Predicting the Real Winners of the Oscars
CNBC Media and Entertainment Reporter
An Oscar may just be an eight and a half pound statuette, but it has real value for studios' bottom lines.
The telecast, which drew over 39 million viewers last year, acts as free advertising and the awards provide an unparalleled stamp of approval, which helps drive video-on-demand downloads or DVD sales.
And of course there's the intangible element—the Oscar glow—even if a film was a financial disappointment. An Oscar win builds a filmmaker's appeal and helps a studio's reputation.
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It also gives winners a competitive advantage in negotiations. That's precisely why studios spend between $10 million and $15 million dollars to promote their Oscar hopefuls ahead of the big event.
How much exactly is an Oscar worth?
A study by BoxOfficeQuant of the Oscars between 1990 and 2009 found that Best Picture winners saw a near $14 million dollar boost at the box office from their win. The Best Director winner saw a nearly $11 million boost on average. Films with a best actress win drew a $2.3 million more in sales and movies with a best actor win saw more than $1 million gain.
So who will win this year?
A company called Brandwatch crunches hundreds of pieces of data from social media, news outlets and blogs to deliver the "Critics Choice" and "Public Choice" based on the volume of positive mentions. It crunches those numbers to deliver its predictions of who will win.
Brandwatch expects "Argo" to win Best Picture, Steven Spielberg to take Best Director for "Lincoln," and the Best Actor win to go to Daniel Day-Lewis for his "Lincoln" role.
Sebastian Hempstead, head of Brandwatch for North America, said the Best Actress race is split between Jessica Chastain, the Critics Choice, Jennifer Lawrence, the Public Choice, and 85-year old Emmanuelle Riva, the potential dark horse candidate for her role in the French movie "Amour." Brandwatch is betting on Lawrence, Hempstead said.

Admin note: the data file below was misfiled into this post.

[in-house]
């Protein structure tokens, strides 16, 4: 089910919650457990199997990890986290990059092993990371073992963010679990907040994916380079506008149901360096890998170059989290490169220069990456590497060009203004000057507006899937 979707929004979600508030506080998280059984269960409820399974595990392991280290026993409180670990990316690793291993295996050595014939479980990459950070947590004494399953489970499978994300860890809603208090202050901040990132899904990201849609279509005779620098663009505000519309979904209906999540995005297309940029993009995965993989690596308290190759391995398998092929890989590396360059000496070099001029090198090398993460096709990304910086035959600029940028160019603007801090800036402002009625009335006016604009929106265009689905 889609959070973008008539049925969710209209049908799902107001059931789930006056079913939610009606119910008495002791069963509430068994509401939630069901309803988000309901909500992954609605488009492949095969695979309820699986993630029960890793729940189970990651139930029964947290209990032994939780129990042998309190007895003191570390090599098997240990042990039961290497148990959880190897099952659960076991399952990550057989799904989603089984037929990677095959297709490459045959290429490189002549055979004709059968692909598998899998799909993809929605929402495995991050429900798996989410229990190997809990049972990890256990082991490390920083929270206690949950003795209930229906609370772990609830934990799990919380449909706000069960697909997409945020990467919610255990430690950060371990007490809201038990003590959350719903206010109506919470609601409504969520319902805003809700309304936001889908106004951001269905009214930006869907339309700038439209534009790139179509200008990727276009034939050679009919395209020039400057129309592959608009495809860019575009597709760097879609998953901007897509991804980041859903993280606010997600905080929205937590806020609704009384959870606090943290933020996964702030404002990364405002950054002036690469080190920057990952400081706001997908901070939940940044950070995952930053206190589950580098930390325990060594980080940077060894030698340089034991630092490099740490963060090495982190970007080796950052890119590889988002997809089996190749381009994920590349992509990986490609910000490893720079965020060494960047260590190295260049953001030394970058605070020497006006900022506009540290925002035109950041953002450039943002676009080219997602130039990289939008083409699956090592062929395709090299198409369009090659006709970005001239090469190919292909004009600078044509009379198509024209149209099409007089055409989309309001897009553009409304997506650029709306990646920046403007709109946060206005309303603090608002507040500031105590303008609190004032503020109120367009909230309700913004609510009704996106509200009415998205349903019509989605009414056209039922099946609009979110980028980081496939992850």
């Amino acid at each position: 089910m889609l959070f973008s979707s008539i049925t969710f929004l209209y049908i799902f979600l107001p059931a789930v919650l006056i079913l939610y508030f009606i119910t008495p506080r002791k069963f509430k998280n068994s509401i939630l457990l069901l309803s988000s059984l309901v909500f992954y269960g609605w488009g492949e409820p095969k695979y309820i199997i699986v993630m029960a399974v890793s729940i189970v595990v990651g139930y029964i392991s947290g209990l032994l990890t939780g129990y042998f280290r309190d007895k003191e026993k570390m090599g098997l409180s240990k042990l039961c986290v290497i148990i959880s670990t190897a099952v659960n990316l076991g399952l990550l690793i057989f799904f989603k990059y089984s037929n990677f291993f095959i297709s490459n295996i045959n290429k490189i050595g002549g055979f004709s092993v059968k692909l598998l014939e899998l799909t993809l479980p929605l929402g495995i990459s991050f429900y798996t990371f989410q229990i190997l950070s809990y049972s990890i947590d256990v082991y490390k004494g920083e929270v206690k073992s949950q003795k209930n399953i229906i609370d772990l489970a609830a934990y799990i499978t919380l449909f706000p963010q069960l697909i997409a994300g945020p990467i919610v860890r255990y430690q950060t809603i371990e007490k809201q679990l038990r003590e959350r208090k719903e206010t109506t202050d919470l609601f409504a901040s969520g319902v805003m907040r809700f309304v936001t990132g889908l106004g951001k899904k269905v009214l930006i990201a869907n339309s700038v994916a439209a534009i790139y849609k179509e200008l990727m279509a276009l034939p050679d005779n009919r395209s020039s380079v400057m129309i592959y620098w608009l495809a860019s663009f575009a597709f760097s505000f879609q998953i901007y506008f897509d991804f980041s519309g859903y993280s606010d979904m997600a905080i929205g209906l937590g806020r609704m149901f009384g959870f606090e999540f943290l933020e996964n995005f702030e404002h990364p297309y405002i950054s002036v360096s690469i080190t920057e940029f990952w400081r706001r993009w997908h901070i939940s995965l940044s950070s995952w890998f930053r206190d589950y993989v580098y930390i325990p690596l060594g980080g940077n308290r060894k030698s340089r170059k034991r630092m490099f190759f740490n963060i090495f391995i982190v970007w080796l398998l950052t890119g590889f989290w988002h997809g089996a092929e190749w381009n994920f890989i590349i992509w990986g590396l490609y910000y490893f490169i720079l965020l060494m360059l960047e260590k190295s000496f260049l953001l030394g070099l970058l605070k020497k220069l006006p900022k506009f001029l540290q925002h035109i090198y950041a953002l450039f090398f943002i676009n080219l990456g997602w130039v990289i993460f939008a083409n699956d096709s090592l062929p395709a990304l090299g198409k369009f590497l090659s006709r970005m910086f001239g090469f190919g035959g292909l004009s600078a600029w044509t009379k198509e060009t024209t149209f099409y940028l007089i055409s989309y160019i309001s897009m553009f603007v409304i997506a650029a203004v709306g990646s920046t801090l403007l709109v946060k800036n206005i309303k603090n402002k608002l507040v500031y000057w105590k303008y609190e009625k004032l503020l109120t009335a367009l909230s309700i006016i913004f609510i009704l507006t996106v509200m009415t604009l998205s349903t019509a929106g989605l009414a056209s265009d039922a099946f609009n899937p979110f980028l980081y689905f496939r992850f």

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So which studio will win big? If "Argo" takes the top prize that would be a huge win for Warner Brothers, especially considering that Ben Affleck was snubbed in the Best Director category.
Any "Lincoln" win will benefit Disney and News Corp's Fox, since they're splitting the distribution rights world-wide. If Lawrence wins for her role in the Weinstein Company's "Silver Linings Playbook," that wouldn't just be good for the private studio, it would also be a win for Lionsgate. Lawrence is the star of its hit "Hunger Games" series.
Which film will get the biggest box office boost?
In general, the smaller the film, the more it benefits from Oscar wins. The smallest of the films nominated is "Beasts of the Southern Wild," which was released this summer and has grossed just $12 million.
It also helps if films are still in theaters, or have been released more recently. "Silver Linings Playbook" expanded nation-wide on Christmas day, so it could see a boost should it snag the Best Picture win.
ABC also wins big.
The network is drawing an estimated $85 million in ad revenue with this year's telecast.
(Read More: What an Ad During the Oscars Costs This Year)
This year the nominated movies were much bigger than last year's batch of nominees—the nine Best Picture picks grossed $2 billion worldwide. In 2012, the nine nominees grossed just about $1.25 billion worldwide.
The bigger the films, the bigger the audience that cares about the awards' outcome. That means ABC could see a larger audience this year than last year.
—By CNBC's Julia Boorstin; Follow her on Twitter: @JBoorstin